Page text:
Here's a weird one for you. Seven years ago, a nasty ex-tenant -- during the process of leaving my house for three months' non-payment of rent -- exercised her light-fingering talents by stealing my main handgun: a 6-shot, chrome-plated, Smith & Wesson .357 Magnum revolver, which I'd bought 'way back when in Chicago. Fortunately, I had (the only advantage of gun registration) a thorough description of the gun, which I reported to the cops as stolen.
Well, now: last week I received a form-letter from the Phoenix police informing me that they had my gun at the city impound lot, and if I wanted it back I should show up at the address near Central Ave., during the morning hours, with photo-ID (in other words, my driver's license) and come pick it up. I obliged, and got my gun back -- in a plastic bag with various tags attached. The old silver Smith looked only a little the worse for wear; there was a nick in the chrome on the forward edge of the cylinder, exactly the sort of mark the gun would get if it had been thrown down on hard pavement. Hmmmm.
Another thing I noticed, when I got the old gun home and took a closer look at the tags that came with it, was the "date of recovery". I'd reported the gun stolen in the summer of 2003; the tag said the gun had been found in a "front room" during in investigation for "vehicle theft" in November, 2004. Now it was early May, 2010. Just why had the cops held onto my gun for nearly 6 years?
I take it you're all familiar with the concept of the "throwdown" gun; it's a gun that a cop obtains by some means other than official purchase, which he carries around concealed. In case of an altercation with civilians wherein the cop feels obliged to shoot one of them, he'll throw down the gun on the ground near said shot civilian, so his partner or other cop can pick it up later and claim that the first cop must have shot in self-defense. Of course this trick depends on the cop getting the civilian's fingerprints on the gun, or at least coming up with a good excuse for why his own prints are on it. I saw this trick practiced extensively back when I lived in Chicago. Hmmm...
The first thing I did was phone a local buddy who had once been a local cop, and ask him what he thought. His conclusion was that the gun had probably been kept as evidence in a case that went through several appeals, since the police legally have to hold onto evidence until the last appeal is settled. Since the case was a car robbery, he considered, the robber might have kept on with appeals until his sentence was more than half finished. I mentioned the nick in the cylinder, and my buddy replied that most likely the crook had done it, crooks not having a reputation for taking good care of their equipment. No, he didn't think the cops had kept it for a throwdown. "Phoenix," he reminded me, "Isn't like Chicago." We both knew what he meant.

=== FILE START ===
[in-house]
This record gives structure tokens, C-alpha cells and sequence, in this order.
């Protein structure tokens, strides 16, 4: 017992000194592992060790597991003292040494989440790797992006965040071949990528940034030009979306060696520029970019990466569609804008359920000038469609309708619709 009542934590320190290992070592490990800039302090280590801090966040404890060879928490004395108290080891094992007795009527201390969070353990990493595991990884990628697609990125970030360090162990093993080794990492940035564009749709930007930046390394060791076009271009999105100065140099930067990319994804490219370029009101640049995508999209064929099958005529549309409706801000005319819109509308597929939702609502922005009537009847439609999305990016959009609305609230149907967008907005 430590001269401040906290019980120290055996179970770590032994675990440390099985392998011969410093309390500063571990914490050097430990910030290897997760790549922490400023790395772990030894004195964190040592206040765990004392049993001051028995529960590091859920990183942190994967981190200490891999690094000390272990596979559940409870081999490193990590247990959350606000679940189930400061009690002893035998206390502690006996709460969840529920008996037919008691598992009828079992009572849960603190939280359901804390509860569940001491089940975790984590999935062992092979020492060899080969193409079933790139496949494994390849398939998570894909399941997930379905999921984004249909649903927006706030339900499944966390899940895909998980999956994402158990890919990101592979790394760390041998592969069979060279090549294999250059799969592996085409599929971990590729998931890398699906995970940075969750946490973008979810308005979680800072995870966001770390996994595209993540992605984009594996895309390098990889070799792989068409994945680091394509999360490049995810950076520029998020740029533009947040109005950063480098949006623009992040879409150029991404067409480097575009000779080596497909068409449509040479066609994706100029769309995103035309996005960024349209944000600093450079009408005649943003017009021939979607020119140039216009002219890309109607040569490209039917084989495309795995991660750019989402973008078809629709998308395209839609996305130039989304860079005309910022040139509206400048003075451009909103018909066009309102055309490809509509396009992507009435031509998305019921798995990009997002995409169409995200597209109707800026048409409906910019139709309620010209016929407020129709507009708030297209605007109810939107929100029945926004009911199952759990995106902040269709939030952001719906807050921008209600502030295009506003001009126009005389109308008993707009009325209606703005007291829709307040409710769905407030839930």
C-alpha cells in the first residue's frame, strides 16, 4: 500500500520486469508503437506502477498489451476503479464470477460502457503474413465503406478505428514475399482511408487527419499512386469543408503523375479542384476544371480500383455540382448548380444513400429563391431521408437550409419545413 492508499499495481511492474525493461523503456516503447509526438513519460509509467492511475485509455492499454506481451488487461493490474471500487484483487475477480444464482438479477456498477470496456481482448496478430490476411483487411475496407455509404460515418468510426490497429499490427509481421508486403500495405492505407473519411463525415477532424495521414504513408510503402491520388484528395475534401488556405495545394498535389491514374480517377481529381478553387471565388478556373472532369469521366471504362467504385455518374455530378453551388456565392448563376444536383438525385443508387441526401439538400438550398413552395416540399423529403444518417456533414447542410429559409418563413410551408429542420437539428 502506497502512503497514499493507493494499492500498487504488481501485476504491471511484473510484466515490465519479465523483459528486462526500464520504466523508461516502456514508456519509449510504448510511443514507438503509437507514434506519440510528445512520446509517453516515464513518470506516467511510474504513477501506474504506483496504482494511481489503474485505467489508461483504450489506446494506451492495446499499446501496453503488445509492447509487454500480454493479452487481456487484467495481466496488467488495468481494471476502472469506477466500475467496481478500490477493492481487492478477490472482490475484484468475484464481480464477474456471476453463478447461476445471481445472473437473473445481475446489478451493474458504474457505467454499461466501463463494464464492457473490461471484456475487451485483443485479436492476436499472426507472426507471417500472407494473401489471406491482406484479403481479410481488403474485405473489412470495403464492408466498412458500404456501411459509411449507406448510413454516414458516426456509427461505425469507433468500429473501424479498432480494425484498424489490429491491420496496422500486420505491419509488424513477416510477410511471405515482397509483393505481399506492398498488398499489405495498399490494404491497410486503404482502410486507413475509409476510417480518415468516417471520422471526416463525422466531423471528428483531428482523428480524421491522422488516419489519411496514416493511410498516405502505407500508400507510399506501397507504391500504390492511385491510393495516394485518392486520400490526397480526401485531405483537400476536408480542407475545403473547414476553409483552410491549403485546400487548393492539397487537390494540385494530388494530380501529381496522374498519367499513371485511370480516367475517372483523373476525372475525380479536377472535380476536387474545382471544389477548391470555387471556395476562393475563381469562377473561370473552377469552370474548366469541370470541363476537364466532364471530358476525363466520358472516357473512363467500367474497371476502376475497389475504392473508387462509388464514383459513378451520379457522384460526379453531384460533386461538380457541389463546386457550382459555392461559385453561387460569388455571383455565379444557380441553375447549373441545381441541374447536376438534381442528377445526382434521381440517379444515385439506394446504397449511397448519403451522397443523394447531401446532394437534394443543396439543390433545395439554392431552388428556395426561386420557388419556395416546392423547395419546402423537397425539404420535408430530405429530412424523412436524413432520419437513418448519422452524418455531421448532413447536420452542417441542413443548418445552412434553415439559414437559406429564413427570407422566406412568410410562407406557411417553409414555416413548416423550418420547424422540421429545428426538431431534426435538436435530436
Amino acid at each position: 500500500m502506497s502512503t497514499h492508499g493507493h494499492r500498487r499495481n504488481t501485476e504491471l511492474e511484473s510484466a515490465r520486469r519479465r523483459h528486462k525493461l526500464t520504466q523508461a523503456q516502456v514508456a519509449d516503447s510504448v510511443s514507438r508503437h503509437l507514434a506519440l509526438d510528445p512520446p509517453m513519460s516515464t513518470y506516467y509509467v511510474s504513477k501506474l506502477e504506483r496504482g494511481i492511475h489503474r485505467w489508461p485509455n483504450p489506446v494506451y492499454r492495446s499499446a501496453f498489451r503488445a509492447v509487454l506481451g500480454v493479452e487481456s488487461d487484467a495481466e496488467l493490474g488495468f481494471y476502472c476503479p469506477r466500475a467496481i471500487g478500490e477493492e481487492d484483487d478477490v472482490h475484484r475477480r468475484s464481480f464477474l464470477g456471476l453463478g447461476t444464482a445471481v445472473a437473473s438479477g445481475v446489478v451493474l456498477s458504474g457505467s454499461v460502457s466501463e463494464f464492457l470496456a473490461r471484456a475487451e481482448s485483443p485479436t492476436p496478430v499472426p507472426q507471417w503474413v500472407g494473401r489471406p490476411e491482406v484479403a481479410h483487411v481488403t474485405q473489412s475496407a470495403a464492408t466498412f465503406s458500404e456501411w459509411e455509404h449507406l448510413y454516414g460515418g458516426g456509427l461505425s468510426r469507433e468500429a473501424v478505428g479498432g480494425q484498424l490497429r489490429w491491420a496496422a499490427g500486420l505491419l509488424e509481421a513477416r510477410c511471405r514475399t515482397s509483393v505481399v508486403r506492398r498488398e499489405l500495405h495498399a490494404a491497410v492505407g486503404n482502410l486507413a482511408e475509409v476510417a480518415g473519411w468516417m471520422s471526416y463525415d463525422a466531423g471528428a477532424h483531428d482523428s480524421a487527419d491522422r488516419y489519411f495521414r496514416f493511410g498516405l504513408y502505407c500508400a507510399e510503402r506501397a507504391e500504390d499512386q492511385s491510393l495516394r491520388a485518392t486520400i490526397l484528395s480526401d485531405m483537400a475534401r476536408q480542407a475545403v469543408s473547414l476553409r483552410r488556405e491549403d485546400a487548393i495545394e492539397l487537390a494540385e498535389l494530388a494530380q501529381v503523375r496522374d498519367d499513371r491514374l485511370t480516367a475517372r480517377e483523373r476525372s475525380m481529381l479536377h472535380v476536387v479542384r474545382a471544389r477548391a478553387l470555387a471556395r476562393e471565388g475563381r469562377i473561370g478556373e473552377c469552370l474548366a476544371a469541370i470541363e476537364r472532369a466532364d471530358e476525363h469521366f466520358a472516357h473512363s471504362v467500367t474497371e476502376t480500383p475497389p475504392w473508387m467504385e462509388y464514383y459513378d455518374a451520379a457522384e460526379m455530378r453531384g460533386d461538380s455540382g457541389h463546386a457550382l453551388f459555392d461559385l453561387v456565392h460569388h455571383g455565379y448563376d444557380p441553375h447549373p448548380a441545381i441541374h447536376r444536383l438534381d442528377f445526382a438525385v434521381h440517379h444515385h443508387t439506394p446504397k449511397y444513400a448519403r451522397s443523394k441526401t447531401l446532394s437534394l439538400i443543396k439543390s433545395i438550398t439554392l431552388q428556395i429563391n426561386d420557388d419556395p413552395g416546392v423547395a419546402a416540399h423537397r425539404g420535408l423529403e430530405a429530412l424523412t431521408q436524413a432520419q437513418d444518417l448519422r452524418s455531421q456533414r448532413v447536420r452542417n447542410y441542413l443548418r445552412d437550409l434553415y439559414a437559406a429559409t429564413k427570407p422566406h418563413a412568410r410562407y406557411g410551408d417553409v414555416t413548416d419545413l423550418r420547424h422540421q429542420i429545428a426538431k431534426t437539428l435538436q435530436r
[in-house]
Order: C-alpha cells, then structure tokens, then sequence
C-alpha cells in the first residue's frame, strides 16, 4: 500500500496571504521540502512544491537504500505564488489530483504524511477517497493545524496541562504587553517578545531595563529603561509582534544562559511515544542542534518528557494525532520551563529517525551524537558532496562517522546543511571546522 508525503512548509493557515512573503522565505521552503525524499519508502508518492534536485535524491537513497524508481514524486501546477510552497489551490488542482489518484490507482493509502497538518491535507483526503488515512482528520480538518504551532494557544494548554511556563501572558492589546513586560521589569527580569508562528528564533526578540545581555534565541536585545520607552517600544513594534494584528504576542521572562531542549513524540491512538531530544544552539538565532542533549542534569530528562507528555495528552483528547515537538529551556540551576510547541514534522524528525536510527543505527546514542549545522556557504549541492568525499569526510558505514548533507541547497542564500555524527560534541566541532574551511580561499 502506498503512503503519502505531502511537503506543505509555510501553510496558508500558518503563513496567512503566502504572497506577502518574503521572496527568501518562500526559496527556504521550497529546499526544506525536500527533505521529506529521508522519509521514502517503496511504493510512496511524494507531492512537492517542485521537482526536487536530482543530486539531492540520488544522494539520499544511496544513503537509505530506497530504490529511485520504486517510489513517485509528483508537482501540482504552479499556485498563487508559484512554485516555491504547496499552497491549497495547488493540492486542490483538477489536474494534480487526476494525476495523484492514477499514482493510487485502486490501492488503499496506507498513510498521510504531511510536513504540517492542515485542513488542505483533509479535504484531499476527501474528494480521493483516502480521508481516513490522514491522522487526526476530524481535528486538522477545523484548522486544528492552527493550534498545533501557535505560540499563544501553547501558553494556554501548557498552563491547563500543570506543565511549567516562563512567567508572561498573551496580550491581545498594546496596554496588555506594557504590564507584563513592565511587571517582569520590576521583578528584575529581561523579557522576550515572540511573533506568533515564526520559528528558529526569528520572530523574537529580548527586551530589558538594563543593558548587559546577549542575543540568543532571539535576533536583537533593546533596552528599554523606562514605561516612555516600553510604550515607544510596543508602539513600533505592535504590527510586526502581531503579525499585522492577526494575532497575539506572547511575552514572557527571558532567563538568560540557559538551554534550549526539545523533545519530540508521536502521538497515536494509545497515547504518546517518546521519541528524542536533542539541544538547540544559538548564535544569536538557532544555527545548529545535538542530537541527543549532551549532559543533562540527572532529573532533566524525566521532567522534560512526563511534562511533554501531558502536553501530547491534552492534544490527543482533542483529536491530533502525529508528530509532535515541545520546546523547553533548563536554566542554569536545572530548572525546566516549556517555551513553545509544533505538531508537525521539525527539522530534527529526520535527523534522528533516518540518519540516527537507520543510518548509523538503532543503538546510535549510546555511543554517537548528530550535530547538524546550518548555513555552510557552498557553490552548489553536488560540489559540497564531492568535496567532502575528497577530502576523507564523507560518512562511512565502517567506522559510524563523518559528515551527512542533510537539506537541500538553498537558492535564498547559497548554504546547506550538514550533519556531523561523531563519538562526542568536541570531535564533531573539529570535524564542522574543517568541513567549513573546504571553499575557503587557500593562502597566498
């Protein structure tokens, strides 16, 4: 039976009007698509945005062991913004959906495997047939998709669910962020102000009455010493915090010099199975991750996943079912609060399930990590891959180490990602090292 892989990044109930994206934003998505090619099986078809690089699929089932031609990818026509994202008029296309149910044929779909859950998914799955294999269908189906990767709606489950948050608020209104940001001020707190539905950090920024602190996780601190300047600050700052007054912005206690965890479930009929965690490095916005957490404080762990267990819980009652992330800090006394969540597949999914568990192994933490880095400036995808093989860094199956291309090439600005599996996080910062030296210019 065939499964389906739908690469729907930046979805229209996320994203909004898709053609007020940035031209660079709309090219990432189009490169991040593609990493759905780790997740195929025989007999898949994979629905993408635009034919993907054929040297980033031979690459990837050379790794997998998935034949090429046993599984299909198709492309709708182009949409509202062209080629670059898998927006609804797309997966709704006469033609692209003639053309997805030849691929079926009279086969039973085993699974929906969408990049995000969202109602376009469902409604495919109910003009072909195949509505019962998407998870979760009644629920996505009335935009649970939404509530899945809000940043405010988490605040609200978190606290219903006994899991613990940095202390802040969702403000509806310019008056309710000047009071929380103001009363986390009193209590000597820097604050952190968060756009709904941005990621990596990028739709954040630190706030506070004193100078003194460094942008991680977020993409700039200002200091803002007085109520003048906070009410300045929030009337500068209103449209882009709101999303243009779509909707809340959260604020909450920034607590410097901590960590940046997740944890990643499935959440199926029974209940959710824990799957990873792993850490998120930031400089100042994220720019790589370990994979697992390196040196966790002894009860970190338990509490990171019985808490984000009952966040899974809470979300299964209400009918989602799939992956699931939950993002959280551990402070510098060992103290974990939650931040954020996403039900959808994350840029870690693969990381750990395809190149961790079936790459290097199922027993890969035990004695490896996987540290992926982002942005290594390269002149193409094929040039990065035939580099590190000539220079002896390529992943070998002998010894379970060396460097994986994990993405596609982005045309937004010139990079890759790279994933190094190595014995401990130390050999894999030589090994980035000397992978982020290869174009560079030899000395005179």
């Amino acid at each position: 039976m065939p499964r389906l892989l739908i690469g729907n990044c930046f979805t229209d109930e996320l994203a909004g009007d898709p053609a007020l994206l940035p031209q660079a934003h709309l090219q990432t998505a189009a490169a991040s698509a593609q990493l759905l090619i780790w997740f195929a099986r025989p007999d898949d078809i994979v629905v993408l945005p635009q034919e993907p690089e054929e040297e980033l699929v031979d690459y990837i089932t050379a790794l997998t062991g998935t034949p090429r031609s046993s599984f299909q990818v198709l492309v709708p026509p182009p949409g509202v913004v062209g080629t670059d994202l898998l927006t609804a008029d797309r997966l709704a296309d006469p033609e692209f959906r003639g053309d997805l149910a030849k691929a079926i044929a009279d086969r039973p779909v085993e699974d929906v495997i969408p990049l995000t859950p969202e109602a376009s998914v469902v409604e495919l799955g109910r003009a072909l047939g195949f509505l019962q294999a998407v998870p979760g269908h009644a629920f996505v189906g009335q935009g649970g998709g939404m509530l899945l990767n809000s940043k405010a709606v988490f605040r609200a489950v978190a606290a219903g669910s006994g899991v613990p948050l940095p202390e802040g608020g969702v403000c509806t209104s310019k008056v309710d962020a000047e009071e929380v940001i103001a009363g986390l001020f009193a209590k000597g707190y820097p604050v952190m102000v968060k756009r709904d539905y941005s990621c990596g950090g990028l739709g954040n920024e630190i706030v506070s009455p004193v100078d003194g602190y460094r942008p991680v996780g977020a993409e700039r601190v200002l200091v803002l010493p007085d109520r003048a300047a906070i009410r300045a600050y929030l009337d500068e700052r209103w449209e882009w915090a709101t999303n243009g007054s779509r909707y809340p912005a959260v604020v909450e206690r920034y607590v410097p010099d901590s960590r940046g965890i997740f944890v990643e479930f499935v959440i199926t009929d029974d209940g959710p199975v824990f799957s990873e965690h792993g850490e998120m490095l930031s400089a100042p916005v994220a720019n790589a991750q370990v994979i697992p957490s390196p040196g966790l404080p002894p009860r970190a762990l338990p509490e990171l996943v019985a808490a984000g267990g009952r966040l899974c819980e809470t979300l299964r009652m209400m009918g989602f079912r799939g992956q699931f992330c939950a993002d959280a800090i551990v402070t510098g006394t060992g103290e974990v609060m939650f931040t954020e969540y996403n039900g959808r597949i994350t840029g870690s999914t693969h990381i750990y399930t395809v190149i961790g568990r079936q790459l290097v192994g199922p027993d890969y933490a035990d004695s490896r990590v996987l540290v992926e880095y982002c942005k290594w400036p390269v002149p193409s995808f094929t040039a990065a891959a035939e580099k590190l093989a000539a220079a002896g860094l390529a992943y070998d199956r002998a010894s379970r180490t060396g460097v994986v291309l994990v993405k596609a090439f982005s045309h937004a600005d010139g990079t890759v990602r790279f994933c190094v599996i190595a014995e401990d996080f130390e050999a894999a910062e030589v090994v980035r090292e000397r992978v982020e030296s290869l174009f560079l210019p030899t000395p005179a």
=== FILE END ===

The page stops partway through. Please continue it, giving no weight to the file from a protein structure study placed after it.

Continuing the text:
So the next thing I did was make a note of the case number and phone the Phoenix police information line, from which I was transferred to the evidence department, from which I got the name of the detective on the case. When I finally caught up with him, he claimed that -- from what he could tell from the case notes -- there had been several crooks involved in that car-theft, and the delays and appeals had dragged on and on for years. If I wanted, he said, I could look up the case records myself on the Internet; they're a matter of public record.
Okay, so after talking with him I went up on the Internet, searched for Phoenix, AZ Police, and eventually traced the links to a site that would give me the case records in exchange for a lot of form-filing and a "modest" fee. I also found a commercial site that would get me *any* police records I wanted if I'd subscribe -- again, for a "modest" fee. Well, I didn't have either "modest" fee, so I believe I'll wait until my next money comes in.
All right, so at the moment it looks as if my buddy was correct, the cops really did behave honestly -- Phoenix not being like Chicago -- and my wandering gun had no nastier adventures than being stolen and sold and carted around by a crook. I'm still curious, though. When I get my next money I'll take the silver Smith to a gunsmith for inspection, to see if there are any more clues on it, and I'll pay for a subscription to that records-site. I daresay I can find a lot of interesting tales there, besides whatever is known about the wanderings of my prodigal gun.
--Leslie <;)))>< )O(